Disaster agency sets up office as Port Deposit watches rain Weary residents wonder about flood warnings

January 28, 1996|By Robert Hilson and Sherrie Ruhl | Robert Hilson and Sherrie Ruhl,SUN STAFF

Perry Poist glanced at the sky, then at the front of his home. A broad brown line about waist-high stretched across the vinyl siding and his front door -- a painful reminder of last weekend's flooding.

"That's the watermark," he said yesterday. "Everything on this floor is ruined. Everything. You can imagine how everything in the basement is."

Mr. Poist and his neighbors along Main Street in Port Deposit wearily pulled ruined appliances and furniture from their homes -- and prayed for no more flooding as yesterday's rain fell hard.

Officials from the Federal Emergency Management Agency opened an office on Main Street to help residents who sought assistance to recover from the flooding. Only a handful of residents came to the office yesterday, said Mary Margaret Walker, a FEMA official.

"We're not quite sure why there aren't more people here," Ms. Walker said, adding that perhaps residents instead called the agency to apply for assistance. The number is 1-800-462-9029.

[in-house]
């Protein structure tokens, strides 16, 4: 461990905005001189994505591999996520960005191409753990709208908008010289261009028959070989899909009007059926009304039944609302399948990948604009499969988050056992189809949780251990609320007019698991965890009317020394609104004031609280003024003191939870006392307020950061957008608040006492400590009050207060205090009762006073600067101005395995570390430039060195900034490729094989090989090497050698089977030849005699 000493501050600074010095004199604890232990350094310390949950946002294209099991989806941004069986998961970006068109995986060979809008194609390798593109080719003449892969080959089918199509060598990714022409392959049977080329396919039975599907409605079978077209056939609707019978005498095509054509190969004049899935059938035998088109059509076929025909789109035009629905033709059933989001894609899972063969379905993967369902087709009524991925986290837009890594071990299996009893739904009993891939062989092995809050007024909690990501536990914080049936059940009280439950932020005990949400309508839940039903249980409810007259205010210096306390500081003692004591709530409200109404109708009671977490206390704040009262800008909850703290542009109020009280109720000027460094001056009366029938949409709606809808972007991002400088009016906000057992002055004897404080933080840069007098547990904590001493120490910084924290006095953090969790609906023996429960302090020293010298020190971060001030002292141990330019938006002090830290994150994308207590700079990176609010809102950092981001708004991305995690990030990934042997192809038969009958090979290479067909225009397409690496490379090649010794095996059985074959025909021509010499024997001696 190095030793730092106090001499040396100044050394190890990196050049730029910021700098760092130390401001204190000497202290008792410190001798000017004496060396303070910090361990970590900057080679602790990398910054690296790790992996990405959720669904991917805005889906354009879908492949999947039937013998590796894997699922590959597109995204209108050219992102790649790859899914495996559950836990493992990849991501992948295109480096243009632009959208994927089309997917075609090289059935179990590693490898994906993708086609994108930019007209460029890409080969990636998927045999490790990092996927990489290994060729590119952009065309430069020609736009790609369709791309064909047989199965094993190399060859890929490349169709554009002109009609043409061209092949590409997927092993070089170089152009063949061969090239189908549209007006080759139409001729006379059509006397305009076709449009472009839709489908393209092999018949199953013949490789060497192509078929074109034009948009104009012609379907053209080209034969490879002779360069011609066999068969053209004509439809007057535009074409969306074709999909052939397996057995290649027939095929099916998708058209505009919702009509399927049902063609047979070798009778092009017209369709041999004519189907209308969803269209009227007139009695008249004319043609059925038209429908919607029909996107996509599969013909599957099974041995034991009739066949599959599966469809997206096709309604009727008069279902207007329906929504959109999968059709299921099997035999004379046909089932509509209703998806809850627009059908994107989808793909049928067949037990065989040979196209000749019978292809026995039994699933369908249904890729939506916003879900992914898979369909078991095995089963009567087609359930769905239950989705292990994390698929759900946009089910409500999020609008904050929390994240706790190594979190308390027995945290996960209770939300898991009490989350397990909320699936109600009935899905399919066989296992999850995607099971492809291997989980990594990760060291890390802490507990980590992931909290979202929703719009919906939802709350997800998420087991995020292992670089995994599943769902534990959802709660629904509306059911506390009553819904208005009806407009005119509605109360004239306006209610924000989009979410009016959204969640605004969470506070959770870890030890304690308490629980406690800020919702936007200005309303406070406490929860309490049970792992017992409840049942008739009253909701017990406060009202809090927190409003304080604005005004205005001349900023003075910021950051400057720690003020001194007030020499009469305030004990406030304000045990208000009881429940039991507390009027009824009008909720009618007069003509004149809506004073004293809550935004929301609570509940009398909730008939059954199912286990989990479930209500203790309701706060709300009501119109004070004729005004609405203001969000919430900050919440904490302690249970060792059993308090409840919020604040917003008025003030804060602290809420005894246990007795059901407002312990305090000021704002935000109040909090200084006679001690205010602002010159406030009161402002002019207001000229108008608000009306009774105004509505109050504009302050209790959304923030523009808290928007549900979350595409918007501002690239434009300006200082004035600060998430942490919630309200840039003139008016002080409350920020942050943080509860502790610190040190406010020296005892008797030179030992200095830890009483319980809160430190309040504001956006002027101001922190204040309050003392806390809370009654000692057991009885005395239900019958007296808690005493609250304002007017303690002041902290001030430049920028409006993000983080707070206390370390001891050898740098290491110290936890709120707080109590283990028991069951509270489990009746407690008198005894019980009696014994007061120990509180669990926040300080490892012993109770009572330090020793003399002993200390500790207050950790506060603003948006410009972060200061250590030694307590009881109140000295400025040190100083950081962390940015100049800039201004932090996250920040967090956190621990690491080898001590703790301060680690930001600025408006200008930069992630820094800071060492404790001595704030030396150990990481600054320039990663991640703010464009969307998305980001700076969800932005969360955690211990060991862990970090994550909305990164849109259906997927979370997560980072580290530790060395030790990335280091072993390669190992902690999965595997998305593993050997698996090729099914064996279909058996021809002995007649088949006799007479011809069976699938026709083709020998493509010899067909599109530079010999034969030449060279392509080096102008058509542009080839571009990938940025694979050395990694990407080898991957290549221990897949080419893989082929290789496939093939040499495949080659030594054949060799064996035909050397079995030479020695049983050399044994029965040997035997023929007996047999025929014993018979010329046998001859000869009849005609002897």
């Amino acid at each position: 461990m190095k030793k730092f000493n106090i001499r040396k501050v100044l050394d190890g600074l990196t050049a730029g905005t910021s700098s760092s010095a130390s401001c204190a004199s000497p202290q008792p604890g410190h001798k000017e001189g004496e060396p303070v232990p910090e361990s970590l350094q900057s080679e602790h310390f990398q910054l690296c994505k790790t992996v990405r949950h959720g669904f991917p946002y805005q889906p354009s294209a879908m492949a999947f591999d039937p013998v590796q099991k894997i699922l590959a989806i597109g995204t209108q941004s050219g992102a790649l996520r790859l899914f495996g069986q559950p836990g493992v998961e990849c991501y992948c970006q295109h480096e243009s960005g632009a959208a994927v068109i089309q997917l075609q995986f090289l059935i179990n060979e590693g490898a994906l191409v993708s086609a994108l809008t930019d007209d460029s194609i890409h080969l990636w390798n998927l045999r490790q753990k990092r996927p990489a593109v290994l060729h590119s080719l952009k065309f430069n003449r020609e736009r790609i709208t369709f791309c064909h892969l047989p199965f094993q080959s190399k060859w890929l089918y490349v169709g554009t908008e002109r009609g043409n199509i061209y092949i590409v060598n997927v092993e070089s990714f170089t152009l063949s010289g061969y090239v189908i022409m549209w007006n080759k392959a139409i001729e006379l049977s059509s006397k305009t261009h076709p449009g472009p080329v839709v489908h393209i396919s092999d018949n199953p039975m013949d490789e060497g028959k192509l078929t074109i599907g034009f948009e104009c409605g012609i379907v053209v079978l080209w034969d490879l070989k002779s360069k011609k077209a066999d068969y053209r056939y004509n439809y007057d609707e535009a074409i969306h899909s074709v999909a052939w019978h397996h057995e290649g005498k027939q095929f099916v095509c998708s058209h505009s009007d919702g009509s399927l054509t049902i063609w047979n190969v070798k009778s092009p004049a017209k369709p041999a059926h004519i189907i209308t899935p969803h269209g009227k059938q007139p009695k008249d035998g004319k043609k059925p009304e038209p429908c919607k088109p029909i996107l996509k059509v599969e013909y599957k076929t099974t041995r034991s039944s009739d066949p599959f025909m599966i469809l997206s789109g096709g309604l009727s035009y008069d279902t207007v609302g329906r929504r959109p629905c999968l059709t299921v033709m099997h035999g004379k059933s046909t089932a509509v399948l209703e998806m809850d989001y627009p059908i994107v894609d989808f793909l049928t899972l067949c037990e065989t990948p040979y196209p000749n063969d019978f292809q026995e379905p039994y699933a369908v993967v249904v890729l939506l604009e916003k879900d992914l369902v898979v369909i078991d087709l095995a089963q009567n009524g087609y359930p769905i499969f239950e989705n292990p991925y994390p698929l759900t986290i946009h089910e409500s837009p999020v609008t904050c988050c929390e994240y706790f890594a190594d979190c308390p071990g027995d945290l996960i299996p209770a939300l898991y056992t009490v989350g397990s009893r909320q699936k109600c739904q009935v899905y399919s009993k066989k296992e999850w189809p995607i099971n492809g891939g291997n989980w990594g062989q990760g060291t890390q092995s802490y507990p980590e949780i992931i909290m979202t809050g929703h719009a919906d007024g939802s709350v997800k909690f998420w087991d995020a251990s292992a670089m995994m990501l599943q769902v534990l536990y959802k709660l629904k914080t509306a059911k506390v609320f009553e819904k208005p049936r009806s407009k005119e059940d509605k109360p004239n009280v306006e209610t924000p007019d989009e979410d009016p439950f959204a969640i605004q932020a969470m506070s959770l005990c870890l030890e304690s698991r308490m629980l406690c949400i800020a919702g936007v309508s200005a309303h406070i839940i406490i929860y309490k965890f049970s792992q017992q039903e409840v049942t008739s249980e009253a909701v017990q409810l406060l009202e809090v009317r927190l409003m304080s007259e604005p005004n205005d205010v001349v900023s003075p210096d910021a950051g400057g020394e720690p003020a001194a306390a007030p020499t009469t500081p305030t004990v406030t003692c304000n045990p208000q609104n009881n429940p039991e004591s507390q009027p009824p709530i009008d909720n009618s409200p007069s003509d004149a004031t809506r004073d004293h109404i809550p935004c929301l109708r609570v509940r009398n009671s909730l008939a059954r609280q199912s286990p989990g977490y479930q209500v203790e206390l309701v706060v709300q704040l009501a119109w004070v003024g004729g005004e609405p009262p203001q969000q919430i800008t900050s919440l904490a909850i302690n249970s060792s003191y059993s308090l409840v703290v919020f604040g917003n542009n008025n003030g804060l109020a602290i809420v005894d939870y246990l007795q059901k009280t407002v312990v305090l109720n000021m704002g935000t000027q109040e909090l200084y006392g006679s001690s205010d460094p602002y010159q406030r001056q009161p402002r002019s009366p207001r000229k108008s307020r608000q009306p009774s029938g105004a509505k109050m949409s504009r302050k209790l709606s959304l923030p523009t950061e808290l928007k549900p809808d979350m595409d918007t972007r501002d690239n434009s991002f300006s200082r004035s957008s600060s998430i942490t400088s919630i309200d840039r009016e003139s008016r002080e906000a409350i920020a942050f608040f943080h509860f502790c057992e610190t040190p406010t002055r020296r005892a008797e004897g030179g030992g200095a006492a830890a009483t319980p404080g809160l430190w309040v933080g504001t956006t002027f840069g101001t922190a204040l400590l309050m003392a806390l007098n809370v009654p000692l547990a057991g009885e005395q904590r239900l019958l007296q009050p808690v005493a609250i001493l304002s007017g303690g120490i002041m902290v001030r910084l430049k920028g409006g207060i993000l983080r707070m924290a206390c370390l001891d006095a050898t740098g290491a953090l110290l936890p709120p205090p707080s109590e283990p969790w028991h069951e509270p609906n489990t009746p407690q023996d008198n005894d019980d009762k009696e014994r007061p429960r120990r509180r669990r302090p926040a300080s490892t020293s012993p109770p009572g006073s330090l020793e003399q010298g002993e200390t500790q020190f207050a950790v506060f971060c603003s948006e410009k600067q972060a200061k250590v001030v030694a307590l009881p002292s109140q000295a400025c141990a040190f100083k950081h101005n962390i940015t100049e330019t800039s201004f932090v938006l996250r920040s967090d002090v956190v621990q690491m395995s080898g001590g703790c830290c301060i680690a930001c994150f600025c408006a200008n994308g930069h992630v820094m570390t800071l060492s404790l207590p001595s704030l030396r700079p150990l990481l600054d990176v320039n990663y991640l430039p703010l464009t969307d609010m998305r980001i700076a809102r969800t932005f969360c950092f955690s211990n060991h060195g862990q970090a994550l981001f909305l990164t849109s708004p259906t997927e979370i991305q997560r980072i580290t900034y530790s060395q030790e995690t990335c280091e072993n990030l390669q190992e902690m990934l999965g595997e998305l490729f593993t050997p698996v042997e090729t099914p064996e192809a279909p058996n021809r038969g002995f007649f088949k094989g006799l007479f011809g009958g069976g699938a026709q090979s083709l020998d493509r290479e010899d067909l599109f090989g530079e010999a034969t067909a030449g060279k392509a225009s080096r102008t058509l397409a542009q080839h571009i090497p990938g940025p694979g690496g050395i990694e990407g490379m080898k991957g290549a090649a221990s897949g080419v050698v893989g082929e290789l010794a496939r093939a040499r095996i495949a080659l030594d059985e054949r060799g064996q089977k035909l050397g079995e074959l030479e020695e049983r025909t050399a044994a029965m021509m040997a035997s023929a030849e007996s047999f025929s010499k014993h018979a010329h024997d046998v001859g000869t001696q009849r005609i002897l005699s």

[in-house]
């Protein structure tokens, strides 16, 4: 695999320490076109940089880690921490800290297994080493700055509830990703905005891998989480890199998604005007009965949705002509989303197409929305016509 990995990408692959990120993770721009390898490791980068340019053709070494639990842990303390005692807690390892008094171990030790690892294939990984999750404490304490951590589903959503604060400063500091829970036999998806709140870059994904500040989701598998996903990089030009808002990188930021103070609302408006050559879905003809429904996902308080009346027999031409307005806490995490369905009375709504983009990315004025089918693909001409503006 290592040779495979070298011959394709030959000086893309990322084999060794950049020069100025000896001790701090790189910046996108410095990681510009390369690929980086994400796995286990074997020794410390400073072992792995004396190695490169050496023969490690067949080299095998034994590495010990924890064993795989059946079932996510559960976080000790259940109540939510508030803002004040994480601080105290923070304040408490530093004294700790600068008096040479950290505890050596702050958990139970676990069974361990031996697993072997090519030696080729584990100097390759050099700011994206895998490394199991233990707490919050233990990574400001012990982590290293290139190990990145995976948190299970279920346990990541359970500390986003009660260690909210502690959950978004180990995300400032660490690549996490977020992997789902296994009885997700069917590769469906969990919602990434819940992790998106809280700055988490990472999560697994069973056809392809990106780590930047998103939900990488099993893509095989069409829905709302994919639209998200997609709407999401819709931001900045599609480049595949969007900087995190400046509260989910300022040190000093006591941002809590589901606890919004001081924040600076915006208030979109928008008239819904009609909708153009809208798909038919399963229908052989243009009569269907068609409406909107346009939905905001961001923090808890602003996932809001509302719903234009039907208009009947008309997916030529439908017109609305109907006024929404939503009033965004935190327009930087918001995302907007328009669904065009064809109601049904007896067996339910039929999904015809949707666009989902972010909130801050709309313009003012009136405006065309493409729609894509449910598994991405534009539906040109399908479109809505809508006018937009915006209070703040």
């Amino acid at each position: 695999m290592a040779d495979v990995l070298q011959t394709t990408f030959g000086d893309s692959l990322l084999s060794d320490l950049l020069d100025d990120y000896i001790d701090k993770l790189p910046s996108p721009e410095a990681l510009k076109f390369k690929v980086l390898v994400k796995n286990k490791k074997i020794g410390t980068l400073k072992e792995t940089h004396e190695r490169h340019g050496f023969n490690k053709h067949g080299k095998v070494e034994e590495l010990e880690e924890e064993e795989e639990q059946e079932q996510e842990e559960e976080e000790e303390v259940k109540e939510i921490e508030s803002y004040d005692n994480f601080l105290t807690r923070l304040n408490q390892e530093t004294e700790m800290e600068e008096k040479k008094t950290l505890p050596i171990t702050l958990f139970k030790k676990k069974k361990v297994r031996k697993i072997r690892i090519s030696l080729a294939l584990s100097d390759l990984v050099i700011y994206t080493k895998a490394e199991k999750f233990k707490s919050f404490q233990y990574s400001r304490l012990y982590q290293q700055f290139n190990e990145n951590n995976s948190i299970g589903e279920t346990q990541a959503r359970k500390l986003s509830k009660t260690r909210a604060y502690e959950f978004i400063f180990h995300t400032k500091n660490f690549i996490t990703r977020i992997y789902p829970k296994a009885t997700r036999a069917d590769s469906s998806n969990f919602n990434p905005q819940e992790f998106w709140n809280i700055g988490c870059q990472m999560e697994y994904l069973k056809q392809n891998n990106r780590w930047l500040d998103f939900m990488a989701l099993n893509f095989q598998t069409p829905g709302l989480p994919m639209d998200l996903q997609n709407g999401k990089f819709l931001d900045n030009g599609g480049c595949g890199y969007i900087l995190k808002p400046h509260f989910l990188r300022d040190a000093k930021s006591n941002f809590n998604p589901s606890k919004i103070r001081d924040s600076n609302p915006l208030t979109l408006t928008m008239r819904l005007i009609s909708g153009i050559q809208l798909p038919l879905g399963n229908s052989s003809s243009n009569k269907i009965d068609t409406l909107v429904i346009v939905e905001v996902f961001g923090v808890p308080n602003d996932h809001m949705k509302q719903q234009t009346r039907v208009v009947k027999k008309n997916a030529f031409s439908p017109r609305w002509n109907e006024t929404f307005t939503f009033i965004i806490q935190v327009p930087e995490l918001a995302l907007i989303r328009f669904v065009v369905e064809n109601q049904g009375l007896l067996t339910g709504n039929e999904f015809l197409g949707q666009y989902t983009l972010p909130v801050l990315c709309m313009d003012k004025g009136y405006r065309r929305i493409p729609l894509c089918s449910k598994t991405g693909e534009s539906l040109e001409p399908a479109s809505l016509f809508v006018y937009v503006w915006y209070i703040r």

Residents may apply for loans for various purposes, such as housing, unemployment, social services and insurance, Ms. Walker said. After they apply, an inspector will assess damage.

Residents of the tiny town on the banks of the Susquehanna River in Cecil County said they want more notice when a large number of floodgates are to be opened at nearby Conowingo Dam, possibly causing flooding.

"You think a little warning is too much to ask, do you?" said Charles Lewis, who lost three rooms of furniture to the floods.

Port Deposit officials want the Conowingo Dam to install sirens and lights to deliver a warning the next time flooding is imminent.

Mayor Erma M. Keetley said a high-water watch was in effect yesterday for the town.

She and other officials have complained that the dam's operator, PECO Energy Co., did not call Port Deposit officials to warn that flooding was imminent Jan. 20.

The company said it notified authorities according to an emergency plan that was developed in the summer and approved by town and county officials.

The water began rising in Port Deposit Jan. 20 as the dam's operators opened floodgates to relieve pressure from the swollen Susquehanna. PECO spokesman Michael Wood said Friday that at the peak, 42 of the dam's 52 floodgates were open.

Yesterday, the number of open floodgates was down to seven. Mr. Wood said that with 1 to 1.5 inches of rain expected over the weekend, the dam might have to open as many as a dozen more, which could cause more flooding in Port Deposit.

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